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Devotional

When Being a Global Worker Keeps you From the Gospel

by JANEL BREITENSTEIN IDENTITY Identity in Christ
When Being a Global Worker Keeps you From the Gospel
  • by JANEL BREITENSTEIN
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If the whole body were an eye, where would the sense of hearing be? If the whole body were an ear, where would the sense of smell be? But in fact God has placed the parts in the body, every one of them, just as he wanted them to be. If they were all one part, where would the body be?
1 Corinthians 12:17-19

In certain circles, there’s a heroism associated with being a global worker. 


For a while, I specifically kept myself from mentioning Africa in conversations, even though I was yearning to bring it up. I knew the “special” status it offered among Christians, and honestly, I craved it. In the middle of exhaustion and sacrifice, it felt good to be honored. 


But at times, I’ve worn the title of “global worker” as a badge of honor, like one might proudly hand over a business card with a snazzy title. 


The danger, you see, is when I start believing my own press… When I add “global worker” to my identity as deeply loved child of God, as if it has VIP privileges or leverage for my prayers or status in his eyes… a sense of spiritual entitlement. 


Is being a global worker more special? 


I think through what Scripture says on this. I know Jesus asked 12 guys to leave other occupations to become “fishers of men.” I know the apostles in Acts said they shouldn’t give up preaching the gospel to “wait tables,” helping the poor. 


I know God asks us to give special honor to pastors who serve us, as their job of spiritual shepherding is real and praiseworthy.  


But I also know God crafts roles of all kinds (see Romans 12, 1 Corinthians 12, Ephesians 4). All critical. All worthy of honor.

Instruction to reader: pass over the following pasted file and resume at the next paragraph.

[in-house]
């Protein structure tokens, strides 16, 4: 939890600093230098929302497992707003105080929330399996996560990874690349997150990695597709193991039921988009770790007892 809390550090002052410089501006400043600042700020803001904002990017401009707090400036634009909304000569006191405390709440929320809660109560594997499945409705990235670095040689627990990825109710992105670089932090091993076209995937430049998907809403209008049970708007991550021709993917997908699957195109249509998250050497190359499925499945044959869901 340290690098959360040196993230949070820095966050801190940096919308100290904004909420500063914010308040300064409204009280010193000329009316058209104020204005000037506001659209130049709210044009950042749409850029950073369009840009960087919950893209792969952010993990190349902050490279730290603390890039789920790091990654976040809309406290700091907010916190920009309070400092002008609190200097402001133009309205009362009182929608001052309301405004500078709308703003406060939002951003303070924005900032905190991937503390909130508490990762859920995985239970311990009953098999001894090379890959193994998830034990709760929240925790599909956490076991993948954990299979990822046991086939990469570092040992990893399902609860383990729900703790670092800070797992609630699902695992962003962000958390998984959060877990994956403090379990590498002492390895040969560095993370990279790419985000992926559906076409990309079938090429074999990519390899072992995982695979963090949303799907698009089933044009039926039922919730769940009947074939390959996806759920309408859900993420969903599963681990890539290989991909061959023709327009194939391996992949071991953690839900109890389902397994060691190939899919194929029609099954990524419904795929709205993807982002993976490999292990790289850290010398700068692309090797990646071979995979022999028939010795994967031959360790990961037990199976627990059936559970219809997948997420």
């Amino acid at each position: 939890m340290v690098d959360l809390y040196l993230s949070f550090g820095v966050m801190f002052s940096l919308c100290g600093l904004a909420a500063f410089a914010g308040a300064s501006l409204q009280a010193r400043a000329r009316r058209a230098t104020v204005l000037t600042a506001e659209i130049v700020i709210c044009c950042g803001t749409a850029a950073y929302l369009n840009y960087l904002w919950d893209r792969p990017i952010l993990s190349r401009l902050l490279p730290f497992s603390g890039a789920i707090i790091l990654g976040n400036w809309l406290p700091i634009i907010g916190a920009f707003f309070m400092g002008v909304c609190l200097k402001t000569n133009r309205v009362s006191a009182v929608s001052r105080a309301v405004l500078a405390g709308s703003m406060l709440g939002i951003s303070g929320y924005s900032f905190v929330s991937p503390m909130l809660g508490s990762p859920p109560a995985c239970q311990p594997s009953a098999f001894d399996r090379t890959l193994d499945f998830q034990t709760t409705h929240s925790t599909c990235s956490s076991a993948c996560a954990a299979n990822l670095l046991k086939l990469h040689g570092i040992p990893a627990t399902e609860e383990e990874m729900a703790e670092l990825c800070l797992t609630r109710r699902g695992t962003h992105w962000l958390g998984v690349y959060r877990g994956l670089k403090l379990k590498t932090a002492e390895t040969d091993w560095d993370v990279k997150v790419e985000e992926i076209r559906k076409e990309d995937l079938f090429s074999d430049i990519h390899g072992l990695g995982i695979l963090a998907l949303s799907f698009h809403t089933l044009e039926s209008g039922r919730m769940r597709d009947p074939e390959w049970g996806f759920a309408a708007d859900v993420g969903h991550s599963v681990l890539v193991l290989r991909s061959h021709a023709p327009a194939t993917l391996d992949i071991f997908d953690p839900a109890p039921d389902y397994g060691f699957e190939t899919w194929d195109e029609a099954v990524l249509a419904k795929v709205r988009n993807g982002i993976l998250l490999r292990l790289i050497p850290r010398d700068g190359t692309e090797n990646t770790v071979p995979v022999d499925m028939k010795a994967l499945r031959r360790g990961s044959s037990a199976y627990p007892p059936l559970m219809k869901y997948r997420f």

Would I be less worthy as a hairdresser? A burger-flipper? A writer?  


Henri Nouwen warns against three identity-robbing lies: I am what others think. I am what I have (control, power, possessions, position). I am what I do. 


Each of these lies diverts our eyes from the Gospel and from verdict about ourselves which Christ has already won. God’s full approval. His enough-ness. His God-satisfying performance. 


Closing Prayer
Father, I come to you through Jesus alone. Don’t let me justify myself before you because of my service! Grant me deep humility. I don’t have anything except what you’ve given me (1 Corinthians 4:7). Let me sink deeply into what you’ve done, not a falsely important identity. Amen.
Resources
Article: A Symphony around My Chopsticks: Thoughts on Everyday Faithfulness Feeling bereft as you step back from your role as a global worker? The author reflects on God creating beauty in “living a quiet life” (1 Thessalonians 4:11)—and moments of everyday obedience.
Question for Reflection

Home assignment can be a prime time for hero-worship of global workers. Of what do you remind yourself when you’re tempted to “believe your own press?”

Comments
Janel Breitenstein
April 29, 2021

It’s good, I think, to be reminded there’s something noble about what we’re doing! It’s when it moves to “being a global worker defines my sense of worth” that I get into trouble.


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